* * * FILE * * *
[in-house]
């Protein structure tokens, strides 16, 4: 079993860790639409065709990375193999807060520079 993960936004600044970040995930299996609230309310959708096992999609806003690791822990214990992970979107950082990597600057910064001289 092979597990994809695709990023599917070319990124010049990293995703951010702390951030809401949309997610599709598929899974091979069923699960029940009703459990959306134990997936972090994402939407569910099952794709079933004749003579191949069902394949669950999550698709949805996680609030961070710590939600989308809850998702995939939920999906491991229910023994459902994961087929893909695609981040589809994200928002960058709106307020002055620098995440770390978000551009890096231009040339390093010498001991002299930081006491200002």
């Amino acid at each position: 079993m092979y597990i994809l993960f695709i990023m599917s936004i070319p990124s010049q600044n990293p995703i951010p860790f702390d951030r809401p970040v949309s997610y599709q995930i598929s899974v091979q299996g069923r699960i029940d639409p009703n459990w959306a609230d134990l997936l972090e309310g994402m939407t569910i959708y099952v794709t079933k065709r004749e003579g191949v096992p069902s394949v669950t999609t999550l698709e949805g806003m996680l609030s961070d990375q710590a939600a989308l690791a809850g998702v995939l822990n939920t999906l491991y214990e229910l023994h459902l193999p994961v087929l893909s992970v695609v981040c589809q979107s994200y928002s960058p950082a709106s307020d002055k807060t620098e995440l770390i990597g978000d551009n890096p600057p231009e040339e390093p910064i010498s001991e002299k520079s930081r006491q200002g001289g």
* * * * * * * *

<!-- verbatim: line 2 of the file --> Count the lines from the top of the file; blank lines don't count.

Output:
């Protein structure tokens, strides 16, 4: 079993860790639409065709990375193999807060520079 993960936004600044970040995930299996609230309310959708096992999609806003690791822990214990992970979107950082990597600057910064001289 092979597990994809695709990023599917070319990124010049990293995703951010702390951030809401949309997610599709598929899974091979069923699960029940009703459990959306134990997936972090994402939407569910099952794709079933004749003579191949069902394949669950999550698709949805996680609030961070710590939600989308809850998702995939939920999906491991229910023994459902994961087929893909695609981040589809994200928002960058709106307020002055620098995440770390978000551009890096231009040339390093010498001991002299930081006491200002």